The notion of template has recently been discussed in relation to cross-disciplinary transfer of modeling efforts and in relation to the representational content of models. We further develop and disambiguate the notion of template and find that, suitably developed, it is useful in distinguishing and analyzing different types of transfer, none of which supports a non-representationalist view of models. We illustrate our main findings with the modeling of technology substitution with Lotka-Volterra Competition equations.
Introduction Harry Collins is internationally recognized as a distinguished sociologist of science who writes creatively on a substantial number of varied subjects. He is acknowledged as one of the prominent specialists on the topic of tacit knowledge and has played an important role in the introduction of this topic into science studies. He has investigated the topic extensively, most famously through several case studies of physics [Collins 1974, 1984, 1985, 1990, 2001a,b, 2004], [Collins &...
In this rather technical paper we establish a useful combination of belief revision and verisimilitude according to which better theories provide better predictions, and revising with more verisimilar data results in theories that are closer to the truth. Moreover, this paper presents two alternative definitions of refined verisimilitude, which are more perspicuous than the algebraic version used in previous publications.
In this paper we introduce the overlapping design consensus for the construction of models in design and the related value judgments. The overlapping design consensus is inspired by Rawls’ overlapping consensus. The overlapping design consensus is a well-informed, mutual agreement among all stakeholders based on fairness. Fairness is respected if all stakeholders’ interests are given due and equal attention. For reaching such fair agreement, we apply Rawls’ original position and reflective equilibrium to modeling. We argue that by striving for the (...) original position, stakeholders expel invalid arguments, hierarchies, unwarranted beliefs, and bargaining effects from influencing the consensus. The reflective equilibrium requires that stakeholders’ beliefs cohere with the final agreement and its justification. Therefore, the overlapping design consensus is not only an agreement to decisions, as most other stakeholder approaches, it is also an agreement to their justification and that this justification is consistent with each stakeholders’ beliefs. For supporting fairness, we argue that fairness qualifies as a maxim in modeling. We furthermore distinguish values embedded in a model from values that are implied by its context of application. Finally, we conclude that for reaching an overlapping design consensus communication about properties of and values related to a model is required. (shrink)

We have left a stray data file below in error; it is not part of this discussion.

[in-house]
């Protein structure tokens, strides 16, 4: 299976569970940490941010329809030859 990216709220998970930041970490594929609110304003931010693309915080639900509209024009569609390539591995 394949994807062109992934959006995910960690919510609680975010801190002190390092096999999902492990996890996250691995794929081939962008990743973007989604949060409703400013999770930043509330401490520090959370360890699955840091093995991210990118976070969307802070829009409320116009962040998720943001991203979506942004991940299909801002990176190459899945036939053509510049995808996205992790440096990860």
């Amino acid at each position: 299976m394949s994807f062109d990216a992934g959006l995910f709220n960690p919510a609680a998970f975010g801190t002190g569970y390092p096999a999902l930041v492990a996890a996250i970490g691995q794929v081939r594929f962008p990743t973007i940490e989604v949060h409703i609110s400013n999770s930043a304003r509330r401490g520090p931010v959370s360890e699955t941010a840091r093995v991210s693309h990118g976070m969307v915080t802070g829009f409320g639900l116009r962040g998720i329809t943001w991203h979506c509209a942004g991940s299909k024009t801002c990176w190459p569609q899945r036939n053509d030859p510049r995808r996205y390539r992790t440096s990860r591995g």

Kuipers' choice to let logical models of a theory represent the applications or evidence of that theory leads to various problems in ICR. In this paper I elaborate on four of them. 1. In contrast to applications of a theory, logical models are mutually incompatible. 2. An increase and a decrease of a set of models both represent an increase of logical strength; I call this the ICR paradox of logical strength. 3. The evidence logically implies the strongest empirical law. (...) 4. A hypothesis and its negation can both be false. My conclusion therefore reads that we should not identify (newly invented) applications of a theory with its logical models, but with partial models that can be extended to the logical model(s) of the language used to formulate the theory. As an illustration I give a model theoretical account, based on partial models, of the HD-method and crucial experiments. (shrink)